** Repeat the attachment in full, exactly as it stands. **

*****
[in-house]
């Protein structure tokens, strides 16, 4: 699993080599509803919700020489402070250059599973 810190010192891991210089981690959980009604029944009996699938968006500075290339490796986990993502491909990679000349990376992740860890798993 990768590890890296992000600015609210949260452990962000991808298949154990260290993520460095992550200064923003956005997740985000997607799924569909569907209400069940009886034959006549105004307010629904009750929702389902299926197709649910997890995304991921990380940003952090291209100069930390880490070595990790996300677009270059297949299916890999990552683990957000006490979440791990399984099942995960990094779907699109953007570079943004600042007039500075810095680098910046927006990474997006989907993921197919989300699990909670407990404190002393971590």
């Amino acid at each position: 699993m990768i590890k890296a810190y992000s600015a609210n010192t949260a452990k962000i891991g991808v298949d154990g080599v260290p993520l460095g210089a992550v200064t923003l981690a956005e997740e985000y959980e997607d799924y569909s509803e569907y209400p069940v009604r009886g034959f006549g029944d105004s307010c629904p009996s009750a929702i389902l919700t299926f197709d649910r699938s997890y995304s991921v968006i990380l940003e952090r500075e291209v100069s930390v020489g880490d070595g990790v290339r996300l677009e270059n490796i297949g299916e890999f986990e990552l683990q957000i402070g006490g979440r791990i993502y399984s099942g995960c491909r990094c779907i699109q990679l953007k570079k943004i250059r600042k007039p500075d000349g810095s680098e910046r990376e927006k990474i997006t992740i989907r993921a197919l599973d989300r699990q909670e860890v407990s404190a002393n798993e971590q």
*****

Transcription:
[in-house]
């Protein structure tokens, strides 16, 4: 699993080599509803919700020489402070250059599973 810190010192891991210089981690959980009604029944009996699938968006500075290339490796986990993502491909990679000349990376992740860890798993 990768590890890296992000600015609210949260452990962000991808298949154990260290993520460095992550200064923003956005997740985000997607799924569909569907209400069940009886034959006549105004307010629904009750929702389902299926197709649910997890995304991921990380940003952090291209100069930390880490070595990790996300677009270059297949299916890999990552683990957000006490979440791990399984099942995960990094779907699109953007570079943004600042007039500075810095680098910046927006990474997006989907993921197919989300699990909670407990404190002393971590």
């Amino acid at each position: 699993m990768i590890k890296a810190y992000s600015a609210n010192t949260a452990k962000i891991g991808v298949d154990g080599v260290p993520l460095g210089a992550v200064t923003l981690a956005e997740e985000y959980e997607d799924y569909s509803e569907y209400p069940v009604r009886g034959f006549g029944d105004s307010c629904p009996s009750a929702i389902l919700t299926f197709d649910r699938s997890y995304s991921v968006i990380l940003e952090r500075e291209v100069s930390v020489g880490d070595g990790v290339r996300l677009e270059n490796i297949g299916e890999f986990e990552l683990q957000i402070g006490g979440r791990i993502y399984s099942g995960c491909r990094c779907i699109q990679l953007k570079k943004i250059r600042k007039p500075d000349g810095s680098e910046r990376e927006k990474i997006t992740i989907r993921a197919l599973d989300r699990q909670e860890v407990s404190a002393n798993e971590q």